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Julian Assange is Sentenced to 50 Weeks in Prison

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Julian Assange, the founder of Wikileaks, has been sentenced to 50 weeks in prison for skipping bail in the United Kingdom in 2012.

Judge Deborah Taylor declared that Assange should serve the maximum sentence of one year given the gravity of his offense.

Taylor rejected Assange’s claim for leniency because of the time he spent, seven years, in the Ecuadorian Embassy in London.

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CBC reports that Assange stood still with his hands clasped as his sentence was read at London’s Southwark Crown Court.

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Attorney Mark Summers read a letter in which Assange admitted that he was “struggling with terrifying circumstances” and did he what he thought best. The journalist “apologized unreservedly” in a letter that was read to the court, but this was not enough to sway the judge.

Taylor said, “By hiding in the embassy you deliberately put yourself out of reach, while remaining in the UK…  In so doing, you exploited your privileged position to flout the law.”

Assange supporters in the public gallery chanted “no justice in the UK” and “shame on you” at the judge while police called for reinforcements.

Assange’s arrest on April 11, 2019, was a highly publicized affair that received a polarizing response in political circles.

BLP reported on neoconservatives and their neoliberal counterparts cheering Assange’s arrest, deriding him as a subversive for his decision to expose some of the more unsavory aspects of the military-industrial complex and the politicians who wage never-ending wars.

America First supporters like Cassandra Fairbanks were disappointed in Trump’s lack of support for the Wikileaks founder throughout his arrest.

Assange and his leaks arguably played a huge role in getting Trump elected.

 

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Did Bernie Sanders Just Endorse a Neocon Regime Change Foreign Policy?

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Is Bernie Sanders the anti-war candidate that many non-interventionists are making him out to be?

Journalists Jacob Crosse and Barry Grey presented some interesting observations about Sanders’ foreign policy views.

Sanders criticized the assassination of Iranian General Qassem Suleimani in January and also stressed his opposition to the 2003 invasion of Iraq.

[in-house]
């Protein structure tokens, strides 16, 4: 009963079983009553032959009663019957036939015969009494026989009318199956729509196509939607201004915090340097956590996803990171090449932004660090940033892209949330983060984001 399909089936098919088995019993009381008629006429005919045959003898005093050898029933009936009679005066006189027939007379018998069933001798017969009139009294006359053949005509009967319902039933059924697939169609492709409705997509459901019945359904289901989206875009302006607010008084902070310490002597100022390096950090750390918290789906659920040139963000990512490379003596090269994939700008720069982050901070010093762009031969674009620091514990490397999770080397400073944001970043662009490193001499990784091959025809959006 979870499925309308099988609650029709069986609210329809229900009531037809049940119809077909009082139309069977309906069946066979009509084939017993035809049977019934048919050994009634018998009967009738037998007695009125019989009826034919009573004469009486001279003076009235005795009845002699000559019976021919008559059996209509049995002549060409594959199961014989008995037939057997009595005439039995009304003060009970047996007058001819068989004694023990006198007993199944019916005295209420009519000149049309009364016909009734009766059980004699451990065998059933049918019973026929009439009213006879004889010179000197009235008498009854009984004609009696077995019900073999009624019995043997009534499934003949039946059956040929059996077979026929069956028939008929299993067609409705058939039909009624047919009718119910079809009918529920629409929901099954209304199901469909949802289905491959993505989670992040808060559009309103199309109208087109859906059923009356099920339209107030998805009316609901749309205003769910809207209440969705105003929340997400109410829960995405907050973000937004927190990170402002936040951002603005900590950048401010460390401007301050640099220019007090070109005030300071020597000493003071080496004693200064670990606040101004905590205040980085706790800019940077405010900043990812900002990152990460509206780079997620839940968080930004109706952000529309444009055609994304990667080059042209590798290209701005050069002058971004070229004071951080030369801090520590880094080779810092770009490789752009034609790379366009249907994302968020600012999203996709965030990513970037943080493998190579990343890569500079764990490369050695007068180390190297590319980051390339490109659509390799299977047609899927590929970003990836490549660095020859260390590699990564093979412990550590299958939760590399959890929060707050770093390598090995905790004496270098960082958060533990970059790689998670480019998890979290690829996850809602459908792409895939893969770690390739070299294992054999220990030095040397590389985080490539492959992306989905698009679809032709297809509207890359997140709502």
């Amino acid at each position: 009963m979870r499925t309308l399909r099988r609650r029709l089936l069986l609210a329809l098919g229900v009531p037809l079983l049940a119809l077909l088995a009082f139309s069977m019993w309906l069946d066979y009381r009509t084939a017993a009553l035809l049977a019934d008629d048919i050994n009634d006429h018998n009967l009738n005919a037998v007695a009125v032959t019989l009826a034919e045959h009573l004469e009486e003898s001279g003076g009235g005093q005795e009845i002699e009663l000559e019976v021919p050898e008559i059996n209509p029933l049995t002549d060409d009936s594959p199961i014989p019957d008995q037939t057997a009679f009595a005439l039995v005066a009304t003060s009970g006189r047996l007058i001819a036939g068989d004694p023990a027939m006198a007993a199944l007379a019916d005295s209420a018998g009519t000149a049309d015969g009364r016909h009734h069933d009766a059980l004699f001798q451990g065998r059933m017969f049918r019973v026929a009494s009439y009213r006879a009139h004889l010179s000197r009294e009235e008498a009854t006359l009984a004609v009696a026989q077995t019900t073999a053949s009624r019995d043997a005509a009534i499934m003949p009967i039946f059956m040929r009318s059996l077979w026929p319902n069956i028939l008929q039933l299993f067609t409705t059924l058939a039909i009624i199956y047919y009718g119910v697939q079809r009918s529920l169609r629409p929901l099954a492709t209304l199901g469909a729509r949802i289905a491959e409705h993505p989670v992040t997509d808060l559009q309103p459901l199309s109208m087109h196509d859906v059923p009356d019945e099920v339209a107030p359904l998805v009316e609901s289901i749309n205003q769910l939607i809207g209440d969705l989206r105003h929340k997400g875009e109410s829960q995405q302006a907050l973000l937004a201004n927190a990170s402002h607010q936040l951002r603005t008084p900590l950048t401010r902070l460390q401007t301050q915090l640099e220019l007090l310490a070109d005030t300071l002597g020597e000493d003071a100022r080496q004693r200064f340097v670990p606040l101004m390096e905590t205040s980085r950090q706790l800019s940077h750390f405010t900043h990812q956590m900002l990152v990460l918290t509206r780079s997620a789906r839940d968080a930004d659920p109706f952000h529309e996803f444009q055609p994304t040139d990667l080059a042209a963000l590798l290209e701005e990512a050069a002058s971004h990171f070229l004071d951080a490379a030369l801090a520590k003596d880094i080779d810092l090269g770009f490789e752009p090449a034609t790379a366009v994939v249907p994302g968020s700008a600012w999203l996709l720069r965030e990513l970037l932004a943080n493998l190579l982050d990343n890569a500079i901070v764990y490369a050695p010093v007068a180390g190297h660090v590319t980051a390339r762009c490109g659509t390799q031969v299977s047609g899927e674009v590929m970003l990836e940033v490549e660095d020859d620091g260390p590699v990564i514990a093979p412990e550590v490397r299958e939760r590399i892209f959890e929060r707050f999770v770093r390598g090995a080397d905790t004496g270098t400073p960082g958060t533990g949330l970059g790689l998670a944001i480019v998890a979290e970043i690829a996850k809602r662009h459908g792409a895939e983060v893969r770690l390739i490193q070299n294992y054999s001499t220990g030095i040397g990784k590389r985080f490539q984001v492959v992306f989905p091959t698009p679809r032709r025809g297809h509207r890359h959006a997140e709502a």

During the Iowa presidential debate, Sanders loudly boasted, “I not only voted against that war, I helped lead the effort against that war.”

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However, Sanders changed his tune when chatting with the New York Times.

The answers the Sanders campaign gave the Times showed its flexibility when it comes to foreign policy.

In other words, the Sanders campaign signaled to the military and intelligence apparatus that Sanders won’t present a threat to their interests and may actually carry out their interventionist agenda.

One question in the survey that the Times sent the Sanders campaign stuck out above the rest.

The third survey question asked, “Would you consider military force to pre-empt an Iranian or North Korean nuclear or missile test?”

The Sanders campaign responded, “Yes.”

Based on this response, Sanders’ is signaling that he’s willing to continue Bush-era policies of “preemptive war.”

Like Obama, Sanders’ opposition to the Iraq War was a matter of politics rather than a principled opposition to regime change wars.

His campaign was also asked, “Would you consider military force for a humanitarian intervention?”

Sanders responded, “Yes.”

Some of the wars that the U.S. carried out in the name of “human rights” have been the Bosnian war and the bombing of Serbia in the 1990s along with the aerial campaign against Libya in 2011 and the Civil War launched in Syria.

All in all, Sanders’ pro-peace/non-interventionist image is at best window dressing.

Under a Sanders presidency, the interventionist status quo will likely stay in place.

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